Houjun Liu


An isomorphism is an invertable Linear Map. Two vector spaces are called isomorphic if there is an isomorphism from one to another.

“A linear map that maintain the correct structure of the structure.”

This makes the vector spaces that are isomorphic “equivalent”, because the isomorphism is the equivalence relationship. Of course, they are still not equal.

Generally, isomorphisms can only be built between vector spaces over the same field.

additional information


We know we can represent Linear Maps as matricies.

So, given some \(A\), we have an inverse \(A^{-1}\).


\begin{equation} A A^{-1} = I = A^{-1} A \end{equation}

In this case, the \(I\) is the identity map: \(Iv = v\).

two vector spaces are isomorphic IFF they have the same dimension

note: this relationship works over the SAME field \(\mathbb{F}\), otherwise lin comb can’t work

Given vector spaces \(I,W\) isomorphic, we desire \(dim V = dim W\)

Suppose \(V\) and \(W\) are finite-dimensional vector spaces that are isomorphic. There means that there is an isomorphism, an invertable Linear Map between them which we will name \(T \in \mathcal{L}(V,W)\).

Because \(T\) is invertable, and injectivity and surjectivity implies invertability, so \(null\ T = \{0\}\) and \(range\ T = W\).

Lastly, we have that:

\begin{align} \dim V &= \dim null\ T + \dim range\ T \\ &= 0 + dim\ W \\ &= dim\ W \end{align}

as desired.

Given \(dim V = dim W\), show the vector spaces are isomorphic

Take \(v_1, \dots v_{n}\) a basis of \(V\), and \(w_1 \dots w_{n}\) a basis of \(W\).

Define a map by basis of domain mapping \(Tv_{j} = w_{j}\), that is, \(T(c_1v_1 + \dots + c_{n}v_{n}) = c_1 w_1 + \dots + c_{n} w_{n}\).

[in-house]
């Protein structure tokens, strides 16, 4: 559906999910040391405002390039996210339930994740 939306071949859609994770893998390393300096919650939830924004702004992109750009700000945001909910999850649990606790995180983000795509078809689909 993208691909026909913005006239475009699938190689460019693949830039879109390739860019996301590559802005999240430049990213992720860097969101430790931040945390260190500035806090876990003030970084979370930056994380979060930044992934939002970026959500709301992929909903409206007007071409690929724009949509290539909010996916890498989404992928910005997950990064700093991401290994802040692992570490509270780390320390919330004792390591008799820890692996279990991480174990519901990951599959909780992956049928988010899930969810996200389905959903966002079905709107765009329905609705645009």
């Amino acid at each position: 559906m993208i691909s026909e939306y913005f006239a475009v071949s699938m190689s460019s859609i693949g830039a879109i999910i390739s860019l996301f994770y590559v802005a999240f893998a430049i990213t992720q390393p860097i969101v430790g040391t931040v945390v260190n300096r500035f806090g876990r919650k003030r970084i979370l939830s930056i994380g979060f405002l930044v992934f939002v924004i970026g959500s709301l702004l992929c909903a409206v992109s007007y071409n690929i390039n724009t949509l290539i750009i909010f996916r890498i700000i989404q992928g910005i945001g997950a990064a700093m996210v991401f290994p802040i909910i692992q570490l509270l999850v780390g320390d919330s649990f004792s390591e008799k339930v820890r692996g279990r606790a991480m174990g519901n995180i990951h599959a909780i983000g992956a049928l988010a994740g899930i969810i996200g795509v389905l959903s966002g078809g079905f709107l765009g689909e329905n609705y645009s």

Because \(w_1 \dots w_{n}\) spans \(W\) (it is a basis after all), \(T\) is surjective.

An input with some set of \(c_{j}\) is in the null space of \(T\) if \(c_1 w_1 + \dots + c_{n}w_{n}\) adds up to \(0\) (by definition, as that’s the output of \(T\)).

Because \(w_1 \dots w_{n}\) is a basis, the only linear combination thereof which makes \(0\) is by taking all \(c_1 = \dots c_{n} = 0\). This make it so that the only valid input to \(T\) that will map to \(0\) requires \(c_1=\dots c_{n} = 0\), making \(null\ T = \{0\}\), showing that \(T\) is injective.

Having shown \(T\) is injective and surjective, it is an isomorphism, as desired. \(\blacksquare\)

matricies and Linear Maps from the right dimensions are isomorphic

Formally: suppose \(v_1 \dots v_{n}\) is a basis of \(V\), and \(w_1 \dots w_{m}\) is a basis of \(W\), then, \(\mathcal{M}\) the matrixify operation that takes Linear Maps and turn them into matricies is an isomorphism between \(\mathcal{L}(V,W)\) and \(\mathbb{F}^{m,n}\).

The matrixify operation \(\mathcal{M}\) is linear, because matricies are linear. The only thing that \(\mathcal{M}\) will turn into the zero matrix is the zero Linear Map (i.e. \(\mathcal{M}(t)=0 \implies T v_{k} = 0\ \forall k 1 \dots n\) by construction of matricies, and because the \(v_{k}\) are a basis, \(T v_{k} =0 \implies T=0\)), so the null space of \(\mathcal{M}\) is \(\{0\}\), making \(\mathcal{M}\) injective.

Now, because of the fact one can construct a matrix based on the scalars applied to map the input basis to the output basis; i.e. that, for any map \(T \in \mathcal{L}(V,W)\):

\begin{equation} Tv_{k} = \sum_{j=i}^{m}A_{j,k} w_{j} \end{equation}

for some matrix \(\mathcal{M}(T) = A \in \mathbb{F}^{m,n}\), we have that \(\mathcal{M}\) can be used to produce any map between \(V\) and \(W\). This makes \(\mathcal{M}\) surjective.

\(\dim \mathcal{L}(V,W) = (\dim V)(\dim W)\)

\(\mathcal{L}(V,W)\) is isomorphic to the set of matricies \(\mathbb{F}^{m,n}\) where \(w_1 \dots w_{m}\) is a basis for \(W\) and \(v_1 \dots v_{n}\) is a basis for \(V\). two vector spaces are isomorphic IFF they have the same dimension, so \(\dim \mathcal{L}(V,W) = \dim \mathbb{F}^{m,n} = m\cdot n\) (see \(\mathbb{F}^{m,n}\)).

Having claimed that \(w_1 \dots w_{m}\) is a basis of \(W\) and \(v_1 \dots v_{n}\) is a basis of \(V\), \(W\) and \(V\) have dimensions \(m\) and \(n\) respectively. So \((\dim V)(\dim W) = n \cdot m = m\cdot n = \dim \mathbb{F}^{m,n} = \dim \mathcal{L}(V,W)\), as desired.